NACHES, Wash. — Allan Bros. grew by embracing new apple and cherry varieties that consumers wanted, such as Honeycrisp and Rainier, respectively.
Now well into its second century, the Naches-based fruit company is widening its economic base with another agricultural commodity also driven by varietals: wine grapes.
Like many longtime fruit companies, Allan Bros. was looking to diversify with something that complemented its core business and provided additional stability, said company CEO Miles Kohl.
Allan Bros. is not alone. Many traditional fruit tree operations are diversifying into other crops.
Some of that diversification has taken place quietly, but the Allan Bros. purchase last month of the small but renowned Gamache Vineyard outside Basin City has garnered attention.
The move follows the company’s 2014 purchase of Sagemoor Vineyards, a 900-acre vineyard and orchard property near Pasco.
Some tree fruit growers planted vineyards as early as the 1980s, but that was seen as an experimental thing. Now that the wine industry has grown considerably, it’s seen as a valid way to spread risk and make use of resources, such as equipment.
Some tree fruit companies have turned to blueberries, which have gained popularity in the last several years for their health benefits.
But Kohl said wine grapes were a better fit for Allan Bros. because they aren’t so labor-intensive — they are less reliant on hand harvesting — and the harvest does not overlap as much with cherry season, a busy time for Allan Bros.
With wine grapes, Kohl also likes the close communication with the customer (the winemaker) and that a vineyard’s brand is recognizable to the consumer.
“We’re making efforts to have that same connection with apples and cherries,” Kohl said. “It’s much more difficult to do that because of the scale.”
The Gamaches are keeping the Prosser-based winery that bears their name, but the family worked with Allan Bros. on the vineyard deal for much of last year.
At 180 acres, Gamache Vineyard is small compared with Sagemoor Vineyards, but its reputation as a producer of high-quality wine grapes opens new opportunities for Allan Bros.’ grape operation.
Gamache Vineyard has supplied grapes for 35 wineries in Washington, Oregon and Idaho. With the addition of Gamache Vineyard, Sagemoor Vineyards will now supply grapes to 100 wineries, from small boutique wineries to big producers, Kohl said.
He believes more opportunities will come through continued and robust growth of the state’s wine industry.
Over two decades, the number of wine cases produced increased sevenfold, from 2 million in 1994 to 14.8 million in 2013. Revenues grew from $270 million to nearly $1.5 billion. And not surprisingly, the number of grapes harvested increased from 44,000 tons to 210,000 tons during the same period.
Those numbers are expected to keep increasing as the state’s wine industry continues efforts to further penetrate U.S. and world markets.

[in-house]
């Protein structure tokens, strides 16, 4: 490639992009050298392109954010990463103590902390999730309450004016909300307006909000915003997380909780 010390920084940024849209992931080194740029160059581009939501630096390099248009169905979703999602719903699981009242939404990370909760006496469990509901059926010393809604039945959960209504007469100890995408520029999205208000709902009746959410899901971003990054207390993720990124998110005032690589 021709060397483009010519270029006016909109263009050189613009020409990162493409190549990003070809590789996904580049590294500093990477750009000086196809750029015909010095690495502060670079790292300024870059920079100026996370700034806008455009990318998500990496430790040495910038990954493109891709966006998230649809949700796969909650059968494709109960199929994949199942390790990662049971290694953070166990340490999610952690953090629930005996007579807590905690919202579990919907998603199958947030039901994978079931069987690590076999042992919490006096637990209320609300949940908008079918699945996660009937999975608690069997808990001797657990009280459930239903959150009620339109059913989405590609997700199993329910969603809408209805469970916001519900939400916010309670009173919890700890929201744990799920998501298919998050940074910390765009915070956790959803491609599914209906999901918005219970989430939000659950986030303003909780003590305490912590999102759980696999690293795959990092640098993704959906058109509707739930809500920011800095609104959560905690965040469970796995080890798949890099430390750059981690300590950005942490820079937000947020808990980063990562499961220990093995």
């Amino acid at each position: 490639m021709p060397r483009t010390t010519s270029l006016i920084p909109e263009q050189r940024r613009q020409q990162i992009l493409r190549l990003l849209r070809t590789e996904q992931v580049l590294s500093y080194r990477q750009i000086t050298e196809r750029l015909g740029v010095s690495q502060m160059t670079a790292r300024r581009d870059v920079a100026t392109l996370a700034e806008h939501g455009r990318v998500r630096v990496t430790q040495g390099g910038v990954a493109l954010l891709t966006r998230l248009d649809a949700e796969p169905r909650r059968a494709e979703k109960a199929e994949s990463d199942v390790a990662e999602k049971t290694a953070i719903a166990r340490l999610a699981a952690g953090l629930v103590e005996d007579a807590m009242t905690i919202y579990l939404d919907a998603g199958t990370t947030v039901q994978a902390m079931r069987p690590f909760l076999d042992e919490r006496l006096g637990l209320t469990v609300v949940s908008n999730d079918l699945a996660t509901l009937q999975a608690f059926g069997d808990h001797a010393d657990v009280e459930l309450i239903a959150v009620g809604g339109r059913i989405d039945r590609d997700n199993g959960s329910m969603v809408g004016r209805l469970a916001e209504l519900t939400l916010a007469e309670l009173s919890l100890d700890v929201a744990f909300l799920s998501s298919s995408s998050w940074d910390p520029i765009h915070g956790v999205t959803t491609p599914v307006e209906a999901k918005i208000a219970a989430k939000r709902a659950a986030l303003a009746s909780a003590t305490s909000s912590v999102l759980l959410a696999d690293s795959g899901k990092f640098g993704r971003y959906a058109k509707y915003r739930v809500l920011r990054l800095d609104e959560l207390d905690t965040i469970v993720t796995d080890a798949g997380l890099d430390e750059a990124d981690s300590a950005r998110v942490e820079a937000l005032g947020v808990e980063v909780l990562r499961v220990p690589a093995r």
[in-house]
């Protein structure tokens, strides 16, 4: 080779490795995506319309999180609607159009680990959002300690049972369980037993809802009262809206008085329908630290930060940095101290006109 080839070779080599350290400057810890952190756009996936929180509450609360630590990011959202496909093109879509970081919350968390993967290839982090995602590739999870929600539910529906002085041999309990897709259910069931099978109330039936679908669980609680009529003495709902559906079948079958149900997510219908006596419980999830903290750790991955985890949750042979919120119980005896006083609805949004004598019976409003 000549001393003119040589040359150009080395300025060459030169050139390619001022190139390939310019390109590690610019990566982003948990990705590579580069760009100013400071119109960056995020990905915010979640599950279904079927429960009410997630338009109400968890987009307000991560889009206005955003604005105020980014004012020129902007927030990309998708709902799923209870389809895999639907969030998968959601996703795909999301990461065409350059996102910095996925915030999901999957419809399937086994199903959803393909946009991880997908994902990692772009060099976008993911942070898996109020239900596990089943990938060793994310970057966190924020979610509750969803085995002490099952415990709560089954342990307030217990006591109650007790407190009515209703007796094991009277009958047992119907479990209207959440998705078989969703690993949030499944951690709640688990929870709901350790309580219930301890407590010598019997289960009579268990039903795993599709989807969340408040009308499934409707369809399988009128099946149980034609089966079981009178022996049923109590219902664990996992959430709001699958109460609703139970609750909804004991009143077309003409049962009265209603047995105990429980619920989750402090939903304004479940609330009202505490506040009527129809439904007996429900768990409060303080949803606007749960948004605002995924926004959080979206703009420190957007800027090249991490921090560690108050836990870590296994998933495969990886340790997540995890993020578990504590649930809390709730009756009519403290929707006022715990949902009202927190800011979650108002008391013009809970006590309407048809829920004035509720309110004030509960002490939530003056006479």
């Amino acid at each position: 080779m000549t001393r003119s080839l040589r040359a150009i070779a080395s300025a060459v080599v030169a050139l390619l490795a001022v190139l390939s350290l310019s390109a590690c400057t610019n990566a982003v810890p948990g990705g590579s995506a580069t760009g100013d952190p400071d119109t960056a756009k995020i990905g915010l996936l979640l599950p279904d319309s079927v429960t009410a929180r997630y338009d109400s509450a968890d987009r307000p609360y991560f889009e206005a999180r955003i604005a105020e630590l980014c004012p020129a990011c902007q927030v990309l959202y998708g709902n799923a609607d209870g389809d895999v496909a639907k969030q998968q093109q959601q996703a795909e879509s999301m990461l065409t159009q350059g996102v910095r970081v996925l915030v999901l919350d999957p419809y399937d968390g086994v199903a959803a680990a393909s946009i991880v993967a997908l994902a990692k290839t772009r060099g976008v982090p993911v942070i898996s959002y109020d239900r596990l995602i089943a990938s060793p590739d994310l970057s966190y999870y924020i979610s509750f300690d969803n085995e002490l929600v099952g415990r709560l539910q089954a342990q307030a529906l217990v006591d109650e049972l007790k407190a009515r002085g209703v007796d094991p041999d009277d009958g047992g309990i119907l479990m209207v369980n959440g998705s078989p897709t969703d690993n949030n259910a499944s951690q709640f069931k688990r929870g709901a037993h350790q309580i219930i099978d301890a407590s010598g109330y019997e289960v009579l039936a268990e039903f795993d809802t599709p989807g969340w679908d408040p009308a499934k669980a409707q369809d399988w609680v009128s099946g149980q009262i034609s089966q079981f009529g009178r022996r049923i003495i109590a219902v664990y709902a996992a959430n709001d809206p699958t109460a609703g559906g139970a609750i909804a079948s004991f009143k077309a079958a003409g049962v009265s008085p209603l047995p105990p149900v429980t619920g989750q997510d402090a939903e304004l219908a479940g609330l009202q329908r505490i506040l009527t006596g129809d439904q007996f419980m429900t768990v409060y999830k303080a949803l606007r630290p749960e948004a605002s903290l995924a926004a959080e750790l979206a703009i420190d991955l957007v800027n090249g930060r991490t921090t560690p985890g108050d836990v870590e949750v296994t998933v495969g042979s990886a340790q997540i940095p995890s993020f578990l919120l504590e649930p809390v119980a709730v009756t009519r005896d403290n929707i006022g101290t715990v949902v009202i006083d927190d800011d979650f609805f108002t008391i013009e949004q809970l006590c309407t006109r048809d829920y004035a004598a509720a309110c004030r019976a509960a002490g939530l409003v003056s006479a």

“As these wineries experience growth and look at future expansion, they need us to grow along with them,” Kohl said.
Gamache Vineyard has a slightly cooler climate than Sagemoor, which allows for different varieties, such as pinot gris. Even similar varieties will take on a different flavor, said Kent Waliser, the longtime general manager of Sagemoor Vineyards.
Having Gamache Vineyard will allow him and his colleagues to better meet winemakers’ needs.
Gamache Vineyard will also provide a promotion for Miguel Contreras, who will serve as its on-site production manager. Contreras has been trained at Sagemoor’s vineyards for the last several years.
Part of the process of acquiring Gamache Vineyard is learning how to best manage it, Waliser said.
While Allan Bros. is relatively new to the wine grape business, it has received a warm welcome from longtime wine grape growers, who note the company’s solid reputation as tree fruit growers.
Sagemoor and Gamache “are two established historical names in our industry,” said Todd Newhouse, owner of Upland Vineyards in Outlook.
“From what I know about Allan Bros., those (vineyards) will be in good hands,” said Newhouse, who recently served as president of the Washington Association of Wine Grape Growers.
Roger Gamache, the former Gamache Vineyard co-owner, said Allan Bros.’ efforts to maintain the quality of grapes at Sagemoor Vineyards made it an appealing buyer.
Gamache said they wanted a buyer that would maintain the vineyard’s quality for its customers, which include his winery, Gamache Vintners.
“(Allan Bros.) understood that they’re not only buying this business, they’re buying the legacy,” he said.
Allan Bros. is hardly the first tree fruit company to enter the wine grape industry, nor will it be the last.
Many tree fruit growers have converted orchards to wine grapes while others have quietly purchased vineyards.
Waliser, the Sagemoor general manager, said he expects that interest to continue.
“Grapes are a little more stable in terms of year-to-year variation in the market,” he said. “It helps level out risk.”
“I think anytime our industry is growing at a phenomenal rate ...
it’s probably appealing to a lot of other bigger agricultural companies to get in on that growth,” he said.
But Allan Bros. isn’t looking to be a major wine grape grower, at least for now. The company’s total wine grape acreage is a tiny part of the 50,000 acres of grapes statewide.
Wine grapes make up about 10 percent of Allan Bros. sales, Kohl said.
“I think we’ll continue to look for opportunities within the wine grape industry, but I don’t think it will be a major focus,” he said.